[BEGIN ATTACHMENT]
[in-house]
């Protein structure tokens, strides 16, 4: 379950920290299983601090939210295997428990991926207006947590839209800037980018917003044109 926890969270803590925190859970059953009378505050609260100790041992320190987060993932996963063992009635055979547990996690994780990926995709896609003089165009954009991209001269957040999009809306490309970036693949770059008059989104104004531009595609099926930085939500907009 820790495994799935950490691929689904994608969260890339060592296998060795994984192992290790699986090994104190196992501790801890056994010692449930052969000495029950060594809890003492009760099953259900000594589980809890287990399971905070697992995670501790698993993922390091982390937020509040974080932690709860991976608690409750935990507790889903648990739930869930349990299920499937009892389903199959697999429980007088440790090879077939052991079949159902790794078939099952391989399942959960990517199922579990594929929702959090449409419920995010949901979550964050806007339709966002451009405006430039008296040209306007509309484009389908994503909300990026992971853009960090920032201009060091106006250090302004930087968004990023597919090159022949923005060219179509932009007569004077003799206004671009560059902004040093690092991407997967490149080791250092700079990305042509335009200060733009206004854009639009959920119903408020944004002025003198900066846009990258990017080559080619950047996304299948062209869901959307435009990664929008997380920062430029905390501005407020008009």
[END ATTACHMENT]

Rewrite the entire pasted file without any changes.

[in-house]
């Protein structure tokens, strides 16, 4: 379950920290299983601090939210295997428990991926207006947590839209800037980018917003044109 926890969270803590925190859970059953009378505050609260100790041992320190987060993932996963063992009635055979547990996690994780990926995709896609003089165009954009991209001269957040999009809306490309970036693949770059008059989104104004531009595609099926930085939500907009 820790495994799935950490691929689904994608969260890339060592296998060795994984192992290790699986090994104190196992501790801890056994010692449930052969000495029950060594809890003492009760099953259900000594589980809890287990399971905070697992995670501790698993993922390091982390937020509040974080932690709860991976608690409750935990507790889903648990739930869930349990299920499937009892389903199959697999429980007088440790090879077939052991079949159902790794078939099952391989399942959960990517199922579990594929929702959090449409419920995010949901979550964050806007339709966002451009405006430039008296040209306007509309484009389908994503909300990026992971853009960090920032201009060091106006250090302004930087968004990023597919090159022949923005060219179509932009007569004077003799206004671009560059902004040093690092991407997967490149080791250092700079990305042509335009200060733009206004854009639009959920119903408020944004002025003198900066846009990258990017080559080619950047996304299948062209869901959307435009990664929008997380920062430029905390501005407020008009």